sp02u3p1 - in a wide range of marine environments For...

Info iconThis preview shows page 1. Sign up to view the full content.

View Full Document Right Arrow Icon
Unit Three Single-celled Organisms ©Project Oceanography Spring 2002 75 Michelle Wood Associate Professor Department of Biology University of Oregon Ph.D. in Zoology University of Georgia Michelle attended the University of Corpus Christi where she earned B.A. degrees in Biology and Speech. After graduating from the University of Georgia with a Ph.D., she continued her work as a postdoctoral student at the University of Chicago. She studied genetics and the evolutionary ecology of recently discovered photosynthetic organisms. After her postdoc, she continued as part of the research faculty in Ecology and Evolution Department until 1990. She then moved to the University of Oregon where she is now an Associate Professor. Dr. Wood’s research interests include studying picocyanobacteria from an evolutionary viewpoint. She is looking at how these microorganisms can survive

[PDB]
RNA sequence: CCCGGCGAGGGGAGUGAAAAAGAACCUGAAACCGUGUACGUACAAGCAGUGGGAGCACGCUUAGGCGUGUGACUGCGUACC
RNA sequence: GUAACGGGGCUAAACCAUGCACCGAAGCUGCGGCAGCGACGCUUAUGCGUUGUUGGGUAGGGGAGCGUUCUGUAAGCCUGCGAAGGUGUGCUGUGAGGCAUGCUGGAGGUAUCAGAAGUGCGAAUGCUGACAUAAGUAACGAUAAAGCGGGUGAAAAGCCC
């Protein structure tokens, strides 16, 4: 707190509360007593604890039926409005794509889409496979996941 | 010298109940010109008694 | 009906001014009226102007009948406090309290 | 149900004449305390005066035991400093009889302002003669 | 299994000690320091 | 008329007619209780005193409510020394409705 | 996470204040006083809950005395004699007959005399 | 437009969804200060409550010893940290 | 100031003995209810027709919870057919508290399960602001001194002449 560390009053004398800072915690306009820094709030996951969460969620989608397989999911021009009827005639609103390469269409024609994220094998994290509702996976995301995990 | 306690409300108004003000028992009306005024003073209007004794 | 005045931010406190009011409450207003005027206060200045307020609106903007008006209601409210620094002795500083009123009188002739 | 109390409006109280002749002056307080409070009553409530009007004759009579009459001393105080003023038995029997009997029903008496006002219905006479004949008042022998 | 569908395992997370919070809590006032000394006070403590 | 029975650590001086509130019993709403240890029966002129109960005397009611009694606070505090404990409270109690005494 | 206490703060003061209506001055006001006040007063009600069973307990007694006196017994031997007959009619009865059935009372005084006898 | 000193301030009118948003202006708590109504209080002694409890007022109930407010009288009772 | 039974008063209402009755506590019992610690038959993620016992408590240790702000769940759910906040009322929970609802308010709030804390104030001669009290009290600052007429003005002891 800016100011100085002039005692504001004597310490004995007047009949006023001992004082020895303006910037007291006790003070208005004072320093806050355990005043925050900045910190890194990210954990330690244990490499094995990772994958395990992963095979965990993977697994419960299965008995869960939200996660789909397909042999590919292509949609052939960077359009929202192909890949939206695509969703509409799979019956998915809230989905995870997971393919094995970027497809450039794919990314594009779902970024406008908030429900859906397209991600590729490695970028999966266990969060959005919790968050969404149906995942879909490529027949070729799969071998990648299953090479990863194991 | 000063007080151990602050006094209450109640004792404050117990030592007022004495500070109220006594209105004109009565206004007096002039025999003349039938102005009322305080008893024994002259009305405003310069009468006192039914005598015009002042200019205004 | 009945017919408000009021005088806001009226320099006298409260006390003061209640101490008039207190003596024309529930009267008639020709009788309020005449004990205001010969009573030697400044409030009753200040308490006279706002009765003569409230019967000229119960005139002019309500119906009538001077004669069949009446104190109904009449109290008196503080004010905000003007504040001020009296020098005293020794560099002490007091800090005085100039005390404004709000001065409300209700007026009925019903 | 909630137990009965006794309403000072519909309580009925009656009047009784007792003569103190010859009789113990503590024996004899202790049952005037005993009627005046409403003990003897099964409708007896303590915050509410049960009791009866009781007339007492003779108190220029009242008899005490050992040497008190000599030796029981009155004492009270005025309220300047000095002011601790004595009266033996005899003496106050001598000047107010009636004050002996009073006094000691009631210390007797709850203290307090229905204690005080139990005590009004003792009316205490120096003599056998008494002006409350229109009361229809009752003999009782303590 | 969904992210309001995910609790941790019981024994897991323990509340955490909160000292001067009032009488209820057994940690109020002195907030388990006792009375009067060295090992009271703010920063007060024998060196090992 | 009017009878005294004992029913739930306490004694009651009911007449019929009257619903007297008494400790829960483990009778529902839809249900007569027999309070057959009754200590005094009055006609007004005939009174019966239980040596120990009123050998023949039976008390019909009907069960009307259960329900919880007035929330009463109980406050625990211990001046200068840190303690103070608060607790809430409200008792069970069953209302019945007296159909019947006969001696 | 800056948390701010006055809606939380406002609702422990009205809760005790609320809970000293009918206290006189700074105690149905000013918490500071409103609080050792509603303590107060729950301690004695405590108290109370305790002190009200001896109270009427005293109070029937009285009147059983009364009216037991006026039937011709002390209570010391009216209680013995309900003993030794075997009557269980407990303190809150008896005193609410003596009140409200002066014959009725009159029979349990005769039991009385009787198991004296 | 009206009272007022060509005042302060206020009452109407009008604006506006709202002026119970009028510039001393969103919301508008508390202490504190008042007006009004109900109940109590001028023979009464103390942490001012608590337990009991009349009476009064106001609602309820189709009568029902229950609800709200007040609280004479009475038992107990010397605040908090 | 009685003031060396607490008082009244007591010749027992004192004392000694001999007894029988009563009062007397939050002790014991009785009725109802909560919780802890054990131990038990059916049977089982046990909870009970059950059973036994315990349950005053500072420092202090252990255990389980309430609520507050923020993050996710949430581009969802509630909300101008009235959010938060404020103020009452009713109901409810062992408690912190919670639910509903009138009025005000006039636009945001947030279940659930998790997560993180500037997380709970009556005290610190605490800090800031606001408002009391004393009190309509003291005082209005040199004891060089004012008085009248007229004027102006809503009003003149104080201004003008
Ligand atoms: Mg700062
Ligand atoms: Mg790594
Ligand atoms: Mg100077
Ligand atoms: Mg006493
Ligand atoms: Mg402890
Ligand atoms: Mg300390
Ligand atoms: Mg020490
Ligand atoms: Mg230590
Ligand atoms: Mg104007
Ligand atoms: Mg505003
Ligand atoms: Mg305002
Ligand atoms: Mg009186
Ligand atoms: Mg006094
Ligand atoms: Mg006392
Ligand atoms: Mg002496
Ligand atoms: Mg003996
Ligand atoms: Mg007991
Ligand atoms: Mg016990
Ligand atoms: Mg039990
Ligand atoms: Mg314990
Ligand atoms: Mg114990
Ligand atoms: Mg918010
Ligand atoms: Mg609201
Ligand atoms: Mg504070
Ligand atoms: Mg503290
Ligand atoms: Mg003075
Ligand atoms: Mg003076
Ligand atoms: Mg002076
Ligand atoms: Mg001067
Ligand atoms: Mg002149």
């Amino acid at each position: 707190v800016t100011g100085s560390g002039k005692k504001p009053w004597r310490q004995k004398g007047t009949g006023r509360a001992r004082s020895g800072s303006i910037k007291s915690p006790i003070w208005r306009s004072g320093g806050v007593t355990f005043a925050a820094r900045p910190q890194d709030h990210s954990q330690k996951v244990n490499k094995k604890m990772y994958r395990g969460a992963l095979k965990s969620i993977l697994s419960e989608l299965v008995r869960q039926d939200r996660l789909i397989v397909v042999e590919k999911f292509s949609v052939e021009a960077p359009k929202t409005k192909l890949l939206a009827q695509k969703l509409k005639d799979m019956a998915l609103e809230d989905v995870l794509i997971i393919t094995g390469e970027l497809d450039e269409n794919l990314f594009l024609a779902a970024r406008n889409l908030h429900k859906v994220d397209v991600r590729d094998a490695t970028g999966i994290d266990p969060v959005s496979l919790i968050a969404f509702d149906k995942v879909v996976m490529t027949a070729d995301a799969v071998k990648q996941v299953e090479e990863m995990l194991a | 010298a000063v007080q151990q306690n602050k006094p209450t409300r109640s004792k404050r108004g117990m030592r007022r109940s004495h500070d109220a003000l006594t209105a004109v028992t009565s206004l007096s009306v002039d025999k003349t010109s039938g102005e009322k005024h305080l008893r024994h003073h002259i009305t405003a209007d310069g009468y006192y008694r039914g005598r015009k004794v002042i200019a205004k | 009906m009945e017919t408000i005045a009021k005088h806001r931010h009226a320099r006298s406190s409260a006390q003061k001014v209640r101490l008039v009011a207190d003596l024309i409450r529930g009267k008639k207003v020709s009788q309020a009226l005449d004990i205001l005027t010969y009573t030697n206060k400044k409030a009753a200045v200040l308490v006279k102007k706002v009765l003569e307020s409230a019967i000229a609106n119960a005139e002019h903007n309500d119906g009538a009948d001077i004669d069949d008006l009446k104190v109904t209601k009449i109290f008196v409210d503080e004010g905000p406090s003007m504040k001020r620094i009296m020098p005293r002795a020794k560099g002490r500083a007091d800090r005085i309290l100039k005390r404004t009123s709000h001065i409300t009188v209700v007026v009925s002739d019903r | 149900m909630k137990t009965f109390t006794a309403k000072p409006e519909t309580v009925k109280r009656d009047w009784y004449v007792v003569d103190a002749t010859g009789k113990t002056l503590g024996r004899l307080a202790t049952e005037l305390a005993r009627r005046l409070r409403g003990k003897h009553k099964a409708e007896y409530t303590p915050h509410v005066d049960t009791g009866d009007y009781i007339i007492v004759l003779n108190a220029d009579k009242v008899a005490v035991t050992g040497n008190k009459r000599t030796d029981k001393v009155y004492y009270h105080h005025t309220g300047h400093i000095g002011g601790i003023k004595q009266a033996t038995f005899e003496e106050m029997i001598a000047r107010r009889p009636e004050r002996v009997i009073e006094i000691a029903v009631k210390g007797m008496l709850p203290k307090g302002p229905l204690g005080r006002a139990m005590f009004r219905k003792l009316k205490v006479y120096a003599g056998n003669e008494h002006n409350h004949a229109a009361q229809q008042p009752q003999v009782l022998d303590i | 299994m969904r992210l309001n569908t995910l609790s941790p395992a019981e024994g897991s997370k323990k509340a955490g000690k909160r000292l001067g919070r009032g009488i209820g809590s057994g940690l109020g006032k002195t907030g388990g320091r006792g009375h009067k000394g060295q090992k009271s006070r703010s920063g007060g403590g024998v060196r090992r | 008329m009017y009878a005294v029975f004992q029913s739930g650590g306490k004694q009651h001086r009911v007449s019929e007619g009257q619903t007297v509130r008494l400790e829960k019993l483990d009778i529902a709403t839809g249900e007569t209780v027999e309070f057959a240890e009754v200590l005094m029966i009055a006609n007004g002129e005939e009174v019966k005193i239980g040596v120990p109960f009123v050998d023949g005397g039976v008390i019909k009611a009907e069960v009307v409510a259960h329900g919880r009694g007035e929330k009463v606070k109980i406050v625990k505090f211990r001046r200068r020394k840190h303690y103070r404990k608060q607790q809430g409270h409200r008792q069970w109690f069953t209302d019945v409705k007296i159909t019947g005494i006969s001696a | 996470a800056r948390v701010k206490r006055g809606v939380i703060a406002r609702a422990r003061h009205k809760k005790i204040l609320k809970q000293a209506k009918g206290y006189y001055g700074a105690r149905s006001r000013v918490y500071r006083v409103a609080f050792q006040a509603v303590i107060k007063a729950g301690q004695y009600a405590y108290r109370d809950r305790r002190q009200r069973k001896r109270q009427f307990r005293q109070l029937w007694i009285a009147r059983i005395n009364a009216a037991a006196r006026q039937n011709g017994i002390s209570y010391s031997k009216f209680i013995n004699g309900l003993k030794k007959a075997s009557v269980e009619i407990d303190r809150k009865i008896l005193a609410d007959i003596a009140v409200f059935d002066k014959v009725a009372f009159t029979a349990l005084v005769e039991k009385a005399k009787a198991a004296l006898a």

Background image of page 1
This is the end of the preview. Sign up to access the rest of the document.

Unformatted text preview: in a wide range of marine environments. For instance, in the Arabian Sea, she and her student, Nelson Sherry, found that these organisms could reproduce several times a day and reach population sizes of more than a million cells per milliliter. These were free-living picocyanobacteria that bloomed during the summer Monsoon season. In the winter she found many examples of picocyanobacteria living symbiotically with dinoflagellates. She would like the students to know that people who study the ocean are a community of creative, curious, and wonderful people. She says, “If you are a student interested in ocean science, rest assured that there are many wonderful people out here who want to help you follow your dreams.”...
View Full Document

{[ snackBarMessage ]}

Ask a homework question - tutors are online